A Sabine County constable has been indicted on three criminal charges, including sexual assault in connection to an alleged incident that occurred at a woman’s home in September of 2018.
David Boyd’s three-count indictment was filed with the Sabine County District Clerk’s Office this month, August 2019. Boyd is currently serving as a constable for Sabine County.
The text of the indictment states that Boyd was “acting under the color of his office and/or his employment as a Sabine County sheriff’s deputy” when the alleged incident occurred on Sept. 19, 2018.
The three-count indictment alleges Boyd subjected the woman to sexual harassment “by making unwanted sexual advances and/or request for sexual favors, knowing that the advances were not welcome.” He is also accused of other actions, including exposing himself to the woman and performing sexual actions on himself.
Boyd is also listed as a defendant in a federal lawsuit filed by the woman. The lawsuit, which was filed in the United States District Court for the Eastern District of Texas back in April, also lists Sabine County and the Sabine County Sheriff’s Office as defendants in the case.
The text of the lawsuit’s petition states that the woman’s husband called the Sabine County Sheriff’s Office on Sept. 18, 2018, and asked the agency to do a wellness check on his wife because he was away from home for work and they had an argument on the phone.
According to the lawsuit, the man told the sheriff’s office that his wife wasn’t answering his phone calls, and he was worried about her.
At that point, Boyd, who was working as an SCSO deputy at the time, allegedly called her on the phone.
The lawsuit states that Boyd “attempted to gain the trust and confidence” of the woman by telling her that he was a sheriff’s deputy and a preacher and canceled the dispatch of a deputy to the home. Boyd also allegedly told the woman that he would stop by the next day to “check up” on her.
When the woman went into her house to get Boyd a bottle of water, he allegedly followed her inside without being invited to do so. The lawsuit’s petition states that Boyd noticed a marijuana pipe sitting on a table and told her he had a duty to report the incident and file criminal charges against her.
Boyd stopped at the woman’s house the next day, and the lawsuit’s petition goes into graphic detail about comments Boyd allegedly made to her, along with the actions alleged in the three-count indictment.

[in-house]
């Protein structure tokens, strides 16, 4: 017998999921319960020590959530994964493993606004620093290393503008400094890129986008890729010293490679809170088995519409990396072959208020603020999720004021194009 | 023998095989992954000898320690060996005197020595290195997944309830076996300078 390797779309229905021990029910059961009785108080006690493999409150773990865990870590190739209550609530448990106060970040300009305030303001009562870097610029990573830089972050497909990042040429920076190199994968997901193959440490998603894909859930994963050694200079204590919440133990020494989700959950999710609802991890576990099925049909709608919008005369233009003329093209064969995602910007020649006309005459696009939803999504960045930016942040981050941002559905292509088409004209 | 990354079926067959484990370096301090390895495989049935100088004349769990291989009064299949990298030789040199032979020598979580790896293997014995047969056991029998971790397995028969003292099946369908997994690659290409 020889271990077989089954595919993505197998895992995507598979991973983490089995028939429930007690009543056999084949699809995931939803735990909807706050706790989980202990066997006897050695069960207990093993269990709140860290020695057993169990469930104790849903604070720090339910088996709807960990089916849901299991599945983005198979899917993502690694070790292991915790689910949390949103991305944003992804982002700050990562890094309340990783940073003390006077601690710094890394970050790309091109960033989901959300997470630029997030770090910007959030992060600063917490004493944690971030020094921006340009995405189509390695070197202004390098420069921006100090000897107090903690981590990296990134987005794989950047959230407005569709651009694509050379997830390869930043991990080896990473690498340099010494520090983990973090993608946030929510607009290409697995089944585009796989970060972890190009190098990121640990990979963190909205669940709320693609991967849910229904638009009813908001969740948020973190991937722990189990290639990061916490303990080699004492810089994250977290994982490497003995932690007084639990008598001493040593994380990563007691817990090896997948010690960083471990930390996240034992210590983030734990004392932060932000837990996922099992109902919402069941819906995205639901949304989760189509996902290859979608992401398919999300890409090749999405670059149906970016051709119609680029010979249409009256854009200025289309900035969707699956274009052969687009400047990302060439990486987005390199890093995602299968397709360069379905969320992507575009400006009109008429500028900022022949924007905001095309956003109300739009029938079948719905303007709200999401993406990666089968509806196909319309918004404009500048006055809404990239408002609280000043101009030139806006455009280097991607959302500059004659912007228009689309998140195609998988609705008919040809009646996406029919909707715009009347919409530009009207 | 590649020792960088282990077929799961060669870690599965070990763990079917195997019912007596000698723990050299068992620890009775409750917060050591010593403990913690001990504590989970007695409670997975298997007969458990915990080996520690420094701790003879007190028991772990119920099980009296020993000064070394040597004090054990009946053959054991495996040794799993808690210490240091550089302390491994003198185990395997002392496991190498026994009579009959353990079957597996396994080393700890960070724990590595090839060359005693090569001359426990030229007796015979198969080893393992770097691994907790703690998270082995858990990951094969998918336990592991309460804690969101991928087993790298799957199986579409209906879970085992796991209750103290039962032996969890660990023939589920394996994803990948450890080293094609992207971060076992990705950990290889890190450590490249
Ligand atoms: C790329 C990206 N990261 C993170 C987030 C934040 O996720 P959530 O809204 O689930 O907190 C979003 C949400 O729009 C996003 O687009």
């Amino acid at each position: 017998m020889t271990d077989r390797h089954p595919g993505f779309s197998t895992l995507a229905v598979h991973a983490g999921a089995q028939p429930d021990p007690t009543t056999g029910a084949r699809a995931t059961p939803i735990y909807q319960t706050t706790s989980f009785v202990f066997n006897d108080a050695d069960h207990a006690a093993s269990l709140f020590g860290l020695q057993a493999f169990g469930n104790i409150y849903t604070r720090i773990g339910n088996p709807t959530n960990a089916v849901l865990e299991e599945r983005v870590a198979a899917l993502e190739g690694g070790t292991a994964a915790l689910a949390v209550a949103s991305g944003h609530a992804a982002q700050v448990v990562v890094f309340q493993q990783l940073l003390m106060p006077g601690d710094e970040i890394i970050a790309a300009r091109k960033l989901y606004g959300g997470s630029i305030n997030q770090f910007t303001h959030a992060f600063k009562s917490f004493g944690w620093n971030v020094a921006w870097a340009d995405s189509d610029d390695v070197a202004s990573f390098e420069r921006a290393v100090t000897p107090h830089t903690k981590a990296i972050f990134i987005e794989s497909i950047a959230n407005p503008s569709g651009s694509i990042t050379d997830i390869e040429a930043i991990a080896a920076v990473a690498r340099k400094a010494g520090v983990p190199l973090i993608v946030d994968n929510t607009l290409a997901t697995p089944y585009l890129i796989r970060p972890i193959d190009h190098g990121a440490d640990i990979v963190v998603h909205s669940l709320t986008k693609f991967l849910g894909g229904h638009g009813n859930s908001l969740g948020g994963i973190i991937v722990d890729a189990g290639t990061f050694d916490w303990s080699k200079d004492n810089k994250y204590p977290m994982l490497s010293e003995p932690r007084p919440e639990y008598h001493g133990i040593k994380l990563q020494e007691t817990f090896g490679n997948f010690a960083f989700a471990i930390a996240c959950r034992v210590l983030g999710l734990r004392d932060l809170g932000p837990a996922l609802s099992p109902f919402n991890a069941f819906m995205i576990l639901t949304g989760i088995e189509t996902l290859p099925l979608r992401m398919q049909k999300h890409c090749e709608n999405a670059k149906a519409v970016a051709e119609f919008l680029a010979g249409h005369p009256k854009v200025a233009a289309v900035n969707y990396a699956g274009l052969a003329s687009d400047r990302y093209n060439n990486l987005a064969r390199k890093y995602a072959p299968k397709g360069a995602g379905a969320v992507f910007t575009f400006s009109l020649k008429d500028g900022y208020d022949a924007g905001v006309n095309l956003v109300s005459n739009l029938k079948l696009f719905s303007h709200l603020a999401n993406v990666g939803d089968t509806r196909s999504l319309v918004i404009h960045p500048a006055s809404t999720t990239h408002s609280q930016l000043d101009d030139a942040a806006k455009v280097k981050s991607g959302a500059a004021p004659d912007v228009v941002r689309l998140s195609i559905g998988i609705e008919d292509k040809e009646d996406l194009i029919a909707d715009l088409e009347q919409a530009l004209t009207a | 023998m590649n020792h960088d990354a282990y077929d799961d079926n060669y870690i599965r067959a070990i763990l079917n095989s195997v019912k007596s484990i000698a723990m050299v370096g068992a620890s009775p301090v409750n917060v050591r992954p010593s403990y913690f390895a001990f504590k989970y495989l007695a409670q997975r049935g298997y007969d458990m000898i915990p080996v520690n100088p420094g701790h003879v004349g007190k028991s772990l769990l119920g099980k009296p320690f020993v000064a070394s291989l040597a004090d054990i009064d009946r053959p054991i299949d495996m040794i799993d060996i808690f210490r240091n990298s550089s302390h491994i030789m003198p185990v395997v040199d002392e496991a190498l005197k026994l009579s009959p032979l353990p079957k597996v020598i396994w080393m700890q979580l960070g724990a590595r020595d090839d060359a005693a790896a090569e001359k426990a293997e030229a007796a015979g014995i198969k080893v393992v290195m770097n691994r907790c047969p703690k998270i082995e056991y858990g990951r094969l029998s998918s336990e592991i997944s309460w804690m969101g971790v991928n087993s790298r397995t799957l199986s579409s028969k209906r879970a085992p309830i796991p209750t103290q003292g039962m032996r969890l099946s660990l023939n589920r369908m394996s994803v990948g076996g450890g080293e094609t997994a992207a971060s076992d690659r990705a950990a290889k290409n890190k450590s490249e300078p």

The Texas Rangers conducted the investigation into the alleged incident, according to the lawsuit. A DNA test matched Boyd to evidence found at the scene, the lawsuit states.
“Constable Boyd is a sexual predator of the worst kind, a wolf in sheep’s clothing,” the lawsuit’s petition states. “He operates dually under the authority of the badge and the cloth, but meanwhile has been engaged in a longtime campaign of sexual perversion and proclivity, often targeting victims who are already vulnerable either emotionally, financially, or due to their legal situation.”
The lawsuit’s petition also alleges that numerous formal complaints have been filed about Boyd and his conduct.
This is the second Sabine County Constable to have criminal charges in recent years. In April of this year a former Constable was sentenced to prison for 10 years. Jerry Dan Webb pleaded guilty to firing a shotgun through a home’s door in October of 2016 and hitting his girlfriend in the hand.
Sabine County District Attorney Kevin Dutton confirmed the guilty plea and prison sentence Thursday evening.
Dutton said Webb could be eligible for shock probation after he serves part of his prison sentence.
Webb, of Bronson, was originally charged with first-degree burglary, first-degree aggravated assault, second-degree aggravated assault, and state-jail felony evading arrest with a vehicle. He was released from the Sabine County Jail after his initial arrest after he posted bail on a collective bond amount of $385,000.
Because Webb had been charged with first-degree felonies, he could have faced a sentence of up to life in prison.
According to arrest affidavits, a Texas Department of Public Safety trooper was on the way to a reported shooting in Pineland and was on FM 1 when he was met by a black Dodge Charger. The trooper turned on his lights and said the Charger took off at a high speed.
The trooper reported the chase reached speeds of over 140 miles per hour before Webb finally came to a stop at FM 1 and State Highway 184. He was arrested without incident.
According to a separate affidavit, an officer reported arrived at a house in the 500 block of Longleaf Street and found Lori Willams, who was sitting on the front steps of the house crying. A large part of her clothing was covered in blood.
Williams said Webb had shot her with a shotgun. She said he had come to the house and shot her through a door before dragging her from the room while “stomping me and hitting me in the head with his gun.”
In a previous interview, Dutton said that Webb also dragged Williams around by her hair.
The man who lived at the house said he was at home when Webb forced his way into the house, pointed a gun at him and asked, “Where is she at?” and fired a shot into the wall from the living room. He then went to a rear room and shot the door.
The officer reported the front door was damaged and there was a large amount of blood on the floor inside the front door.